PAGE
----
Early Intervention Program Criteria: Evaluating Officer Use of Force
Digital Object Identifier (DOI)
While the use of force reports is a common performance indicator in police early intervention programs, simply tracking the number these reports fails to appropriately identify problematic officers. We explore this concern by determining whether frequency and intensity of force use relative to resistance (as indicated by number of use‐of‐force reports submitted) and officer force factor values are good predictors of an officer's identification by such a system. Results from logistic regression analysis found both frequency and intensity to be significant predictors, although interestingly the force factor value results were opposite the expected direction. Officers who used lower levels of force to handle higher levels of resistance were more likely to qualify under the early intervention program. Conversely, none of the officers whose force factor values reflected a tendency to use higher force levels than called for by resistance encountered were identified by the department's system. These results provide empirical support for the position that monitoring officer misconduct by the number of use of force reports filed can fail to identify problematic officers, and falsely identify non‐problematic officers.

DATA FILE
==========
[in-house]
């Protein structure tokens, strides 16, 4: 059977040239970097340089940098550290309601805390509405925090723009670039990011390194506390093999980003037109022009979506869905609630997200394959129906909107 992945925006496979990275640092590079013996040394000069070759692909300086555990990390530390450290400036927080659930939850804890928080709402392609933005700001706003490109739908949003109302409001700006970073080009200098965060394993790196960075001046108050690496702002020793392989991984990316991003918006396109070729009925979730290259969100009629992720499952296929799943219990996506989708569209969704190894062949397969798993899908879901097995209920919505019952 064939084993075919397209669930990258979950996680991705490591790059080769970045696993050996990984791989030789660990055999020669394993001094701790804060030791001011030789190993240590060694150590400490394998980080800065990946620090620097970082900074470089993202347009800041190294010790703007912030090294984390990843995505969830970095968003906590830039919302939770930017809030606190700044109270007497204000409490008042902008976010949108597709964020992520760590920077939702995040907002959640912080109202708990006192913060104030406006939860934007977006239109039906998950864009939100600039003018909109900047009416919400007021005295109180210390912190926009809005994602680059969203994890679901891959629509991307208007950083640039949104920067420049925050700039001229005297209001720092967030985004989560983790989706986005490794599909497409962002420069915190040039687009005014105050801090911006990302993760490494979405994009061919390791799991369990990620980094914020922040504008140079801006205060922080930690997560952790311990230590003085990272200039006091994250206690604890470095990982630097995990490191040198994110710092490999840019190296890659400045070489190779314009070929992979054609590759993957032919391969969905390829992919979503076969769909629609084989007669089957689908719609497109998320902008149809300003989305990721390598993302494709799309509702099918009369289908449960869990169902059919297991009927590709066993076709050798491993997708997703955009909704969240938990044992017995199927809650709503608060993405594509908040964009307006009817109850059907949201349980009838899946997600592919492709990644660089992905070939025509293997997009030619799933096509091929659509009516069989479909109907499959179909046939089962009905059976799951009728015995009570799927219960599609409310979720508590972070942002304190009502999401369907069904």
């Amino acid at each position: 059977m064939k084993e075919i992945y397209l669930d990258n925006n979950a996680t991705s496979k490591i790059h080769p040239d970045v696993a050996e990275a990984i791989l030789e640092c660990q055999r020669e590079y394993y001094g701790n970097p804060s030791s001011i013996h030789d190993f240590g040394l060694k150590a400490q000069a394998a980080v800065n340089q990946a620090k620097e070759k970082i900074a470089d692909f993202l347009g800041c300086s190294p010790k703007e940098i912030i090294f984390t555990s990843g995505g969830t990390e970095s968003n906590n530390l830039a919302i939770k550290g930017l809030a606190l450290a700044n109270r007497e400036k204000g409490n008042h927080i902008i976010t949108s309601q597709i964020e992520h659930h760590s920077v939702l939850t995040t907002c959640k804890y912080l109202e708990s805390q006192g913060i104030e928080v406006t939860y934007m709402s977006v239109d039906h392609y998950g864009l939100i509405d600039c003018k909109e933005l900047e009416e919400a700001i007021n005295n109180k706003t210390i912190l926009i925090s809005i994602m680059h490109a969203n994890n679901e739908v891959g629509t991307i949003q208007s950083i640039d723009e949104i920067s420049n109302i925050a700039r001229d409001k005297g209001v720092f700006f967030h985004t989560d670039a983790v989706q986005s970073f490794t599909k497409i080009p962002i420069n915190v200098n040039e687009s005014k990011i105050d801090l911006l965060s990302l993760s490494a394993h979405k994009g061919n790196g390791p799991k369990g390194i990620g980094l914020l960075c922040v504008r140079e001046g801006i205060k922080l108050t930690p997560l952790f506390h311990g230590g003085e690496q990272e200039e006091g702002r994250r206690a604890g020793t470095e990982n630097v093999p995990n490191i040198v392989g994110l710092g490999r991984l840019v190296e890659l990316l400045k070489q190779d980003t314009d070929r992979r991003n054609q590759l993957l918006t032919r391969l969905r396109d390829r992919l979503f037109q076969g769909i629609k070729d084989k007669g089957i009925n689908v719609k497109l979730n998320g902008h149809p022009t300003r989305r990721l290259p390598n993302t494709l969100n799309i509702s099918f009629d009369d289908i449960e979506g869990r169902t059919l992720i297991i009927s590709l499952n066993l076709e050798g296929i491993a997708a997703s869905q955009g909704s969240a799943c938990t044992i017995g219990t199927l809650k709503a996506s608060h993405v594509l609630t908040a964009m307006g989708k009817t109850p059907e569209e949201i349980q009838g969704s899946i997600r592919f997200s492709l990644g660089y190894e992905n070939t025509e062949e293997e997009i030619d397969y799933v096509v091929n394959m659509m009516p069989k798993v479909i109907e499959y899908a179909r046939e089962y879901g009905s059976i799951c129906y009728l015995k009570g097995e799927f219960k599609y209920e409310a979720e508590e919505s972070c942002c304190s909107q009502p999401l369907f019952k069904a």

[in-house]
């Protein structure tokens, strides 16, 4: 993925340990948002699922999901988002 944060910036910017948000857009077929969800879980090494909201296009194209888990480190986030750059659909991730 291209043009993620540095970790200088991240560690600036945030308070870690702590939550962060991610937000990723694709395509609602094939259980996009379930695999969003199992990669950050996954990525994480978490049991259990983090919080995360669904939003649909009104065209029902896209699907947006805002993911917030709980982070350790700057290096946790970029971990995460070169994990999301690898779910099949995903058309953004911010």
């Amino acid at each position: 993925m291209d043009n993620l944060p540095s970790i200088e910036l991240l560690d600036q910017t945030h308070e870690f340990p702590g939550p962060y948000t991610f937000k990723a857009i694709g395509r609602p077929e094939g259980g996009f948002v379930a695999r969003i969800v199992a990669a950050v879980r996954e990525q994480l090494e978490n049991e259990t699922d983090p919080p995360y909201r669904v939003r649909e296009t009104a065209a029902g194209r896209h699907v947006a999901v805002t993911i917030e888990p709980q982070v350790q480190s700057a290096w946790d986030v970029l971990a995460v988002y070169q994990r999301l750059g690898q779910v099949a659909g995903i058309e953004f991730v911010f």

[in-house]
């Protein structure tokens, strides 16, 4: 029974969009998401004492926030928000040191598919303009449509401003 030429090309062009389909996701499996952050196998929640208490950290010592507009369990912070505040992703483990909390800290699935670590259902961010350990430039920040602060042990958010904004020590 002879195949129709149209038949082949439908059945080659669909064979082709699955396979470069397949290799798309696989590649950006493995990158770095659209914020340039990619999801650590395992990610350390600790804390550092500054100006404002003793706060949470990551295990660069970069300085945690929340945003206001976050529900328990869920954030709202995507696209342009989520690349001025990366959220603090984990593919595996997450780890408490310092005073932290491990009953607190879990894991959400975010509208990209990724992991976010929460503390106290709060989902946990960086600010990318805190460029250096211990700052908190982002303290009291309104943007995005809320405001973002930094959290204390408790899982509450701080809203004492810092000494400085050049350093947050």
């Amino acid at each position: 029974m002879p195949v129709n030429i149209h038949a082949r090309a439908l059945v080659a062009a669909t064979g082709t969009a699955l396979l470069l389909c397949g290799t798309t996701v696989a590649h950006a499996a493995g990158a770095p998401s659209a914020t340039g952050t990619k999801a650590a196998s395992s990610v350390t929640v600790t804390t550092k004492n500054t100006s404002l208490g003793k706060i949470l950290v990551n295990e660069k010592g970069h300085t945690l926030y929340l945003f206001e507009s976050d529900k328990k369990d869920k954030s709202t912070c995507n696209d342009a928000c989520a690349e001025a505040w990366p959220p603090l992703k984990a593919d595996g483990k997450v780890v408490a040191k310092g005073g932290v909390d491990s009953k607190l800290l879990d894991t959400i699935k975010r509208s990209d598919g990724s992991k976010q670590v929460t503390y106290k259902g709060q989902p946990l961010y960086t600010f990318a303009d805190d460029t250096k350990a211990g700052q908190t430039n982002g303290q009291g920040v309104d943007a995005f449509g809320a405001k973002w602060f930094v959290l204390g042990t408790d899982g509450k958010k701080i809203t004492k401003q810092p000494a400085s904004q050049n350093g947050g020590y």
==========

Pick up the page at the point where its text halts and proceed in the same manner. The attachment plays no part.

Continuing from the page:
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Citation / Publisher Attribution
Justice Quarterly, v. 26, issue 1, p. 107-124
Scholar Commons Citation
Bazley, Thomas; Mieczkowski, Thomas; and Michelle Lersch, Kim, "Early Intervention Program Criteria: Evaluating Officer Use of Force" (2009). School of Information Faculty Publications. 584.